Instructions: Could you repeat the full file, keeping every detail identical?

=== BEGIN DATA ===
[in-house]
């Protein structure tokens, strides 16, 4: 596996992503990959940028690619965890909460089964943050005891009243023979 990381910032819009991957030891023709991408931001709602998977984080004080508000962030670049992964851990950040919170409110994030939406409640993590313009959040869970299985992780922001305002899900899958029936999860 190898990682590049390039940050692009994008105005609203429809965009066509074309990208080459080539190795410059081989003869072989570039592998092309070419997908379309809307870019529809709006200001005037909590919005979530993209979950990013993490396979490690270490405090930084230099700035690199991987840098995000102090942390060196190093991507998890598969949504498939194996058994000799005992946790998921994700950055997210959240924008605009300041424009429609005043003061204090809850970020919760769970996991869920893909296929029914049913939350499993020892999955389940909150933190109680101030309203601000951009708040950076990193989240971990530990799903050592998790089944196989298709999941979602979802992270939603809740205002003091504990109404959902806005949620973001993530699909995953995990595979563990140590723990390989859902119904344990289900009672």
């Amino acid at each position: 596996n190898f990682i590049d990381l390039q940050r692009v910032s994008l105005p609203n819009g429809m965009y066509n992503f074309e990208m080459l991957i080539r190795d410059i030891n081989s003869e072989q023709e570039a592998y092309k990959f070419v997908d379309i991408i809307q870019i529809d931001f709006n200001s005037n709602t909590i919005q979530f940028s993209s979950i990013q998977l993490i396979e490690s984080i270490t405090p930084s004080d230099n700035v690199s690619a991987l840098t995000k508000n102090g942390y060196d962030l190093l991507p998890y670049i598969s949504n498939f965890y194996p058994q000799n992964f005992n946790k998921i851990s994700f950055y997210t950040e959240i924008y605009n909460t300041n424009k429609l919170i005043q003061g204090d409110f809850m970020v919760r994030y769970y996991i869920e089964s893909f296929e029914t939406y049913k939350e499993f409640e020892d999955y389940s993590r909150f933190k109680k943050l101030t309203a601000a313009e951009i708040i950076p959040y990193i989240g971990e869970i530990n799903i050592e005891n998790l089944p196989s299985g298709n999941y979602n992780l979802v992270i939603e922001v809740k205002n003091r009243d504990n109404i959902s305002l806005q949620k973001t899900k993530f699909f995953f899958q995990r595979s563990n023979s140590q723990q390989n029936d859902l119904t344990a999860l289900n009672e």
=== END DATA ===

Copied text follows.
[in-house]
């Protein structure tokens, strides 16, 4: 596996992503990959940028690619965890909460089964943050005891009243023979 990381910032819009991957030891023709991408931001709602998977984080004080508000962030670049992964851990950040919170409110994030939406409640993590313009959040869970299985992780922001305002899900899958029936999860 190898990682590049390039940050692009994008105005609203429809965009066509074309990208080459080539190795410059081989003869072989570039592998092309070419997908379309809307870019529809709006200001005037909590919005979530993209979950990013993490396979490690270490405090930084230099700035690199991987840098995000102090942390060196190093991507998890598969949504498939194996058994000799005992946790998921994700950055997210959240924008605009300041424009429609005043003061204090809850970020919760769970996991869920893909296929029914049913939350499993020892999955389940909150933190109680101030309203601000951009708040950076990193989240971990530990799903050592998790089944196989298709999941979602979802992270939603809740205002003091504990109404959902806005949620973001993530699909995953995990595979563990140590723990390989859902119904344990289900009672």
């Amino acid at each position: 596996n190898f990682i590049d990381l390039q940050r692009v910032s994008l105005p609203n819009g429809m965009y066509n992503f074309e990208m080459l991957i080539r190795d410059i030891n081989s003869e072989q023709e570039a592998y092309k990959f070419v997908d379309i991408i809307q870019i529809d931001f709006n200001s005037n709602t909590i919005q979530f940028s993209s979950i990013q998977l993490i396979e490690s984080i270490t405090p930084s004080d230099n700035v690199s690619a991987l840098t995000k508000n102090g942390y060196d962030l190093l991507p998890y670049i598969s949504n498939f965890y194996p058994q000799n992964f005992n946790k998921i851990s994700f950055y997210t950040e959240i924008y605009n909460t300041n424009k429609l919170i005043q003061g204090d409110f809850m970020v919760r994030y769970y996991i869920e089964s893909f296929e029914t939406y049913k939350e499993f409640e020892d999955y389940s993590r909150f933190k109680k943050l101030t309203a601000a313009e951009i708040i950076p959040y990193i989240g971990e869970i530990n799903i050592e005891n998790l089944p196989s299985g298709n999941y979602n992780l979802v992270i939603e922001v809740k205002n003091r009243d504990n109404i959902s305002l806005q949620k973001t899900k993530f699909f995953f899958q995990r595979s563990n023979s140590q723990q390989n029936d859902l119904t344990a999860l289900n009672e």